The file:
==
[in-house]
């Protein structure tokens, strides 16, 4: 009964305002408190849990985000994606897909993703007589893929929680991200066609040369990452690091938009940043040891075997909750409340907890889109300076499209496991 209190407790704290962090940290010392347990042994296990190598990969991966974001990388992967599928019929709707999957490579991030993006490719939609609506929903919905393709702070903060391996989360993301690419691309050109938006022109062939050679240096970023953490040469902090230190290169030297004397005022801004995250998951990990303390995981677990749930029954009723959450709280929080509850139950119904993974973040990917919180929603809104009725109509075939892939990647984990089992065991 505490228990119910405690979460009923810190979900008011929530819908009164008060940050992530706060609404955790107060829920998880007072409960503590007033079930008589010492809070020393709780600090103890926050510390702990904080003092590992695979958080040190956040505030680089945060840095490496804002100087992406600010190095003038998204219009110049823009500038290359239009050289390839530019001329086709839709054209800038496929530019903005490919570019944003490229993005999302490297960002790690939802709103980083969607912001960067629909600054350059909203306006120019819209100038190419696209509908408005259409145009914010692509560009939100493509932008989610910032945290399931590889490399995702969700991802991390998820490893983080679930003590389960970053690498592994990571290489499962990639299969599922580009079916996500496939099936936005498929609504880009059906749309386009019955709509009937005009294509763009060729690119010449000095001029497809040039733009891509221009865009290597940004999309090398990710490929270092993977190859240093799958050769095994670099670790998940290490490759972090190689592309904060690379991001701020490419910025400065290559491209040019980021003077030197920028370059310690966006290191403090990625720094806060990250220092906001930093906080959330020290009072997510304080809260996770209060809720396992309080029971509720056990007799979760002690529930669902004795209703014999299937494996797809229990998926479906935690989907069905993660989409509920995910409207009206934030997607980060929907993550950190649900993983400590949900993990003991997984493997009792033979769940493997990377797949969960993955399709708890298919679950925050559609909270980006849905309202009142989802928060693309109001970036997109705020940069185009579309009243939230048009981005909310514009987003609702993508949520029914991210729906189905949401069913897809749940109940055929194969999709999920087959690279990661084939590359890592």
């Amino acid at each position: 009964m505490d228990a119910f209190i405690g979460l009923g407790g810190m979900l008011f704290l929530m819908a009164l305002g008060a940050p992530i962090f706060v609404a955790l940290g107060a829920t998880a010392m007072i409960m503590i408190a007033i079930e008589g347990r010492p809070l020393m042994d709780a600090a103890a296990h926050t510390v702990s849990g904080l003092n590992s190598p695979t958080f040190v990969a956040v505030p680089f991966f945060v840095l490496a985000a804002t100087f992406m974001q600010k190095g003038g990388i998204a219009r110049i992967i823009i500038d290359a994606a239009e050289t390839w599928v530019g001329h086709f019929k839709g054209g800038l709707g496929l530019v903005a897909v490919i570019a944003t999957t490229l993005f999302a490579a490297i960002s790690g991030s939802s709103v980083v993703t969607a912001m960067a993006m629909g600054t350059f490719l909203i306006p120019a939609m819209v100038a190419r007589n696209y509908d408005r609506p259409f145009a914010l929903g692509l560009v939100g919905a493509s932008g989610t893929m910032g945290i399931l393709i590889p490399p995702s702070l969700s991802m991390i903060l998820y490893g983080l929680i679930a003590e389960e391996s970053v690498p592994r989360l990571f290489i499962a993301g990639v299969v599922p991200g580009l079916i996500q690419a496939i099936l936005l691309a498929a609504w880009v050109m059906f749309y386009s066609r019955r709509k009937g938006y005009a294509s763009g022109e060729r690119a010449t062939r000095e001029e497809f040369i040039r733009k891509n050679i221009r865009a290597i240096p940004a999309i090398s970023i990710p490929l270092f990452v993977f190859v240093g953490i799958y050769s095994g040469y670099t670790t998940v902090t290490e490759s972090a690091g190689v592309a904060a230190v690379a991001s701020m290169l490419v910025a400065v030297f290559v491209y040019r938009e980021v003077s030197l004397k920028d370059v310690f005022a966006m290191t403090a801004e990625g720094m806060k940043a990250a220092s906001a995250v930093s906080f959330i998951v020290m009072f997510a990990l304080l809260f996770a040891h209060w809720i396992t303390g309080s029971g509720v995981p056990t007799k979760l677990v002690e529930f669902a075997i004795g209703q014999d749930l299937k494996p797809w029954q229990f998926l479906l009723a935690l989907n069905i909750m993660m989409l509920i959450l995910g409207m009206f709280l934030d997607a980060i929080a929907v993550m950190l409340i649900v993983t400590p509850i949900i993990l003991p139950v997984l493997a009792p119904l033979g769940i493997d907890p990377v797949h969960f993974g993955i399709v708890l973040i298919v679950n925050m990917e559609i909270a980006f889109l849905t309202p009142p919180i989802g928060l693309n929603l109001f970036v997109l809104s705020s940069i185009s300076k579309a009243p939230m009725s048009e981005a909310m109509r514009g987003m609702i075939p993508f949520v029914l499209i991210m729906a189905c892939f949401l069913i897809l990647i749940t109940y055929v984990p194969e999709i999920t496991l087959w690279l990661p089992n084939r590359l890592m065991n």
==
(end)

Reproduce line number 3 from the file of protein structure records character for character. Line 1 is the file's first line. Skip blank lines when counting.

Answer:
């Amino acid at each position: 009964m505490d228990a119910f209190i405690g979460l009923g407790g810190m979900l008011f704290l929530m819908a009164l305002g008060a940050p992530i962090f706060v609404a955790l940290g107060a829920t998880a010392m007072i409960m503590i408190a007033i079930e008589g347990r010492p809070l020393m042994d709780a600090a103890a296990h926050t510390v702990s849990g904080l003092n590992s190598p695979t958080f040190v990969a956040v505030p680089f991966f945060v840095l490496a985000a804002t100087f992406m974001q600010k190095g003038g990388i998204a219009r110049i992967i823009i500038d290359a994606a239009e050289t390839w599928v530019g001329h086709f019929k839709g054209g800038l709707g496929l530019v903005a897909v490919i570019a944003t999957t490229l993005f999302a490579a490297i960002s790690g991030s939802s709103v980083v993703t969607a912001m960067a993006m629909g600054t350059f490719l909203i306006p120019a939609m819209v100038a190419r007589n696209y509908d408005r609506p259409f145009a914010l929903g692509l560009v939100g919905a493509s932008g989610t893929m910032g945290i399931l393709i590889p490399p995702s702070l969700s991802m991390i903060l998820y490893g983080l929680i679930a003590e389960e391996s970053v690498p592994r989360l990571f290489i499962a993301g990639v299969v599922p991200g580009l079916i996500q690419a496939i099936l936005l691309a498929a609504w880009v050109m059906f749309y386009s066609r019955r709509k009937g938006y005009a294509s763009g022109e060729r690119a010449t062939r000095e001029e497809f040369i040039r733009k891509n050679i221009r865009a290597i240096p940004a999309i090398s970023i990710p490929l270092f990452v993977f190859v240093g953490i799958y050769s095994g040469y670099t670790t998940v902090t290490e490759s972090a690091g190689v592309a904060a230190v690379a991001s701020m290169l490419v910025a400065v030297f290559v491209y040019r938009e980021v003077s030197l004397k920028d370059v310690f005022a966006m290191t403090a801004e990625g720094m806060k940043a990250a220092s906001a995250v930093s906080f959330i998951v020290m009072f997510a990990l304080l809260f996770a040891h209060w809720i396992t303390g309080s029971g509720v995981p056990t007799k979760l677990v002690e529930f669902a075997i004795g209703q014999d749930l299937k494996p797809w029954q229990f998926l479906l009723a935690l989907n069905i909750m993660m989409l509920i959450l995910g409207m009206f709280l934030d997607a980060i929080a929907v993550m950190l409340i649900v993983t400590p509850i949900i993990l003991p139950v997984l493997a009792p119904l033979g769940i493997d907890p990377v797949h969960f993974g993955i399709v708890l973040i298919v679950n925050m990917e559609i909270a980006f889109l849905t309202p009142p919180i989802g928060l693309n929603l109001f970036v997109l809104s705020s940069i185009s300076k579309a009243p939230m009725s048009e981005a909310m109509r514009g987003m609702i075939p993508f949520v029914l499209i991210m729906a189905c892939f949401l069913i897809l990647i749940t109940y055929v984990p194969e999709i999920t496991l087959w690279l990661p089992n084939r590359l890592m065991n």